Apple and Samsung's love-hate relationship is set to take a new turn as the former has allegedly bid adieu to the latter as the chipmaker for its upcoming iPhone 8 smartphone.

According to a new report from Digitimes, which cites Chinese publication Economic Daily News (EDN), Apple, which has in the past deployed chips from Samsung in the iPhone 6s Plus and iPhone 6s, has dropped Samsung and ended the partnership.

Apple is apparently sticking to Taiwan Semiconductor Manufacturing Company (TSMC) as its sole supplier for the A11 chips for the 2017 model of the iPhone dubbed the iPhone 8.

TSMC also produced the A9 chip for the iPhone 6s along with Samsung. However, in February this year, the company revealed that it was the exclusive manufacturer for the impending A10 chipset for the iPhone 7, which is slated for release in September this year.

"TSMC is already the exclusive manufacturer of Apple's A10 chip, which will power the upcoming iPhone series slated for launch in September 2016. The Taiwan-based foundry will continue to be the sole supplier of Apple's next-generation A11 processor that will be built on a 10nm FinFET process," notes the new report.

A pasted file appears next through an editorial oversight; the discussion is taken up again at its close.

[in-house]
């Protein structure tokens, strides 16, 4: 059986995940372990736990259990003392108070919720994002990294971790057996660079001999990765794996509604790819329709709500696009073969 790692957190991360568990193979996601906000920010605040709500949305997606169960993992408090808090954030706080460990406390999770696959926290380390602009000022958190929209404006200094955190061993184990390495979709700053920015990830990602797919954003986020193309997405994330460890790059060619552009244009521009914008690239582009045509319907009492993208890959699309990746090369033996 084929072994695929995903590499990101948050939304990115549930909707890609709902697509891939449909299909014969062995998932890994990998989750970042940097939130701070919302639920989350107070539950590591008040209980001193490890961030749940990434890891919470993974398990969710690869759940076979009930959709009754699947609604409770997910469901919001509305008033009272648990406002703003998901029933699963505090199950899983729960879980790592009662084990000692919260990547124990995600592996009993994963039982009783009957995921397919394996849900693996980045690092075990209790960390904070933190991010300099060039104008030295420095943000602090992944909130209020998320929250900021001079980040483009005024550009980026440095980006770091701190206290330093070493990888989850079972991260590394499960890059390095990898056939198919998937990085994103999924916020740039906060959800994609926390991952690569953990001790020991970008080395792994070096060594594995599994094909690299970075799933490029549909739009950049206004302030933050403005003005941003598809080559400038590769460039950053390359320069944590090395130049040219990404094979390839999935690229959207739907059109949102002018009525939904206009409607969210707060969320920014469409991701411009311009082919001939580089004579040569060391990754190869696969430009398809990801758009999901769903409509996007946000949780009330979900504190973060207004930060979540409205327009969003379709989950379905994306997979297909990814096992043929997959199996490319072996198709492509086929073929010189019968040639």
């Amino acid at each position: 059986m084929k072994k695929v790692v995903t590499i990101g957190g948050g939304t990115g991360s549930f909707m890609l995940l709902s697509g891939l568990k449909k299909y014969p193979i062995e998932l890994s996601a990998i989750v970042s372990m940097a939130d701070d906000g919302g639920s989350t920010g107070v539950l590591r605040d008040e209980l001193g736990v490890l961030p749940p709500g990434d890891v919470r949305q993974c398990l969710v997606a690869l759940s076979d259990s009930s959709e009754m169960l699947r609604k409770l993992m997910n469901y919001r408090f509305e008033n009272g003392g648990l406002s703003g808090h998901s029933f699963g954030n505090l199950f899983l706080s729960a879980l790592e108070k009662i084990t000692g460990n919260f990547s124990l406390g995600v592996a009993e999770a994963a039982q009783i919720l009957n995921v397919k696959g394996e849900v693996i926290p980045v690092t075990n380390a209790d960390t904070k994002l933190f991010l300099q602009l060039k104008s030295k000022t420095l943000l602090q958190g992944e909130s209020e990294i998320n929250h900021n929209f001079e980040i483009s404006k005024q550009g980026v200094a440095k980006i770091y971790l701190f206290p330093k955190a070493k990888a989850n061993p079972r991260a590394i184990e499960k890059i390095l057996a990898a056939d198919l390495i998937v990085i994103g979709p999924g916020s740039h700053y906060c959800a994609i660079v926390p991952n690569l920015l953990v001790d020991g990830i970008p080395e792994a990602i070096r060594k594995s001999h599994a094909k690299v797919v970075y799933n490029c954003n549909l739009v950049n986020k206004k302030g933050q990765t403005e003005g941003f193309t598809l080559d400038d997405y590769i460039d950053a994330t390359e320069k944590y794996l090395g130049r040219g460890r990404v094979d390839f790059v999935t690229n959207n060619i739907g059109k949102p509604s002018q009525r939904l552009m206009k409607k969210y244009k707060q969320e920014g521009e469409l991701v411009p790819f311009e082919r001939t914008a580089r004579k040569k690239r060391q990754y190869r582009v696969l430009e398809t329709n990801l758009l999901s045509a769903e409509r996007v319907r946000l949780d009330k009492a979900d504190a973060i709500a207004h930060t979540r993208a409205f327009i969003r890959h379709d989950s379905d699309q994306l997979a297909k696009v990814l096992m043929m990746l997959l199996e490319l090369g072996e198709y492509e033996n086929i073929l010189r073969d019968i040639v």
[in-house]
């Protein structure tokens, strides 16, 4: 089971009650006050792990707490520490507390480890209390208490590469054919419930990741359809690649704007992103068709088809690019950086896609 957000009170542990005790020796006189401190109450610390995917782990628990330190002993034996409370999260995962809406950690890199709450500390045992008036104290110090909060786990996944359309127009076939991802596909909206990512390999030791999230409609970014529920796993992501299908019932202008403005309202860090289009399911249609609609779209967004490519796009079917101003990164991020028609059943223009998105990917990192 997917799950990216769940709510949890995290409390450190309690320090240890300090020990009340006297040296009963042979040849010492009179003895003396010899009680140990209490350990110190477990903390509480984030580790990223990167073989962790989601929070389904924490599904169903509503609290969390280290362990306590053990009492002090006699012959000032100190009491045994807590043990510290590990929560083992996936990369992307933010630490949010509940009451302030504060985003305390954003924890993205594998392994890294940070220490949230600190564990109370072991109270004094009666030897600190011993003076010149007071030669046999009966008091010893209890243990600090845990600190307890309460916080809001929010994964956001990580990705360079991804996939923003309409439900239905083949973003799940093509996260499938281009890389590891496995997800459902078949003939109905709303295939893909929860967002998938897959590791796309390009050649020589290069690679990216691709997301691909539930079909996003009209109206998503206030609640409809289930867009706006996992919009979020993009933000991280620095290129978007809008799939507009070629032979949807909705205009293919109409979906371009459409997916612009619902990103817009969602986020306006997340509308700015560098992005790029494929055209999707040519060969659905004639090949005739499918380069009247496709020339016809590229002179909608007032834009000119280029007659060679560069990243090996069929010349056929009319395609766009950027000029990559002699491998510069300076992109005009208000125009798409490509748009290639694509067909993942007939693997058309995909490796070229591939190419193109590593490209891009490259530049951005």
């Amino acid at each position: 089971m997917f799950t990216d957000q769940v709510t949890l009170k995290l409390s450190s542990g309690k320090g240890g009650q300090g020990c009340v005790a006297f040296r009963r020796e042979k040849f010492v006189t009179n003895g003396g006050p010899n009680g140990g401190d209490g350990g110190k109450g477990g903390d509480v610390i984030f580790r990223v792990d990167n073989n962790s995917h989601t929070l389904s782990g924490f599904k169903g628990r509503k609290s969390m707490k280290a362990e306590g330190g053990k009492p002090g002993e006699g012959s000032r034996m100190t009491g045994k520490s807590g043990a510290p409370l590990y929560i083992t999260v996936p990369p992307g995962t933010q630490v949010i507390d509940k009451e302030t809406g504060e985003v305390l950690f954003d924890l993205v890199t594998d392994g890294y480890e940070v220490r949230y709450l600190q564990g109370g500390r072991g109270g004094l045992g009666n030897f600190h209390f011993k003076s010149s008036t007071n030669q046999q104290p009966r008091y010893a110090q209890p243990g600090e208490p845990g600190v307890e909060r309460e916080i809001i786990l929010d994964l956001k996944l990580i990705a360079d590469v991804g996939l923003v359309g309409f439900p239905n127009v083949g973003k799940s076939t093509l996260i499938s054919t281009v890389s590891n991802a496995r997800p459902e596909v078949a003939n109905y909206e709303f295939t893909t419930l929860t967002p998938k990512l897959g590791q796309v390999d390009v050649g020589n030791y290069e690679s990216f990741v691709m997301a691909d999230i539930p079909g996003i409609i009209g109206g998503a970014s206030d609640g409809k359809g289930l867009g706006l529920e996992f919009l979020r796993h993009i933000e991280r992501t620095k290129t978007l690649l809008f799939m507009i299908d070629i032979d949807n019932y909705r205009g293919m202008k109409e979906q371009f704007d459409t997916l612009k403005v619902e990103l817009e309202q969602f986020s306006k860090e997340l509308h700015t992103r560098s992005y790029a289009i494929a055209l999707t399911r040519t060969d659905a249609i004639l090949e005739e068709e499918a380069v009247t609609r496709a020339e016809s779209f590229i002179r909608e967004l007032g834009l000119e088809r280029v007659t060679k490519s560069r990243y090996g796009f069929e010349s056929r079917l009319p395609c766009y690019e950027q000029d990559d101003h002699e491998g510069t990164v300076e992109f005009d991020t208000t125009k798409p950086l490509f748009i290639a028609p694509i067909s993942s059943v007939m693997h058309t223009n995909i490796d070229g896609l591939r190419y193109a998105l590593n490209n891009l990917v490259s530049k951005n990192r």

The report does not cite any sources and, therefore, the authenticity of the information is circumspect. However, considering Apple is only sticking to TSMC for the iPhone 7's A10 chip, a strong possibility exists that it is considering to follow this policy for its future iPhones as well.

For those wondering why Apple is discarding Samsung completely, it could possibly be due to the fact that the latter is one of its primary competitors. Secondly, Apple is allegedly quite impressed with the 10nm FinFET process of manufacturing that TSMC deploys. Moreover, this process seems to be more cost effective for Apple when compared to the one offered by Samsung.

That is not all: Apple is also enthralled by the integrated fan out or InFO architecture that TSMC uses. This architecture apparently allows the company to develop chips that are tinier, more energy efficient and lightweight.

Earlier in May, industry sources reported that TSMC had begun churning out the design for the A11 processor for the iPhone 8. The sources also shared that the Taiwan-based chipmaker could potentially start the production of the A11 chips on a small scale by the second quarter of 2017.

With the iPhone 7 poised for release in a few months from now, we will soon know if Apple's decision of having TSMC as its sole chip manufacturer is a good one or not. Either way, one thing's for sure: competition is heating up.

Photo: Kārlis Dambrāns | Flickr 

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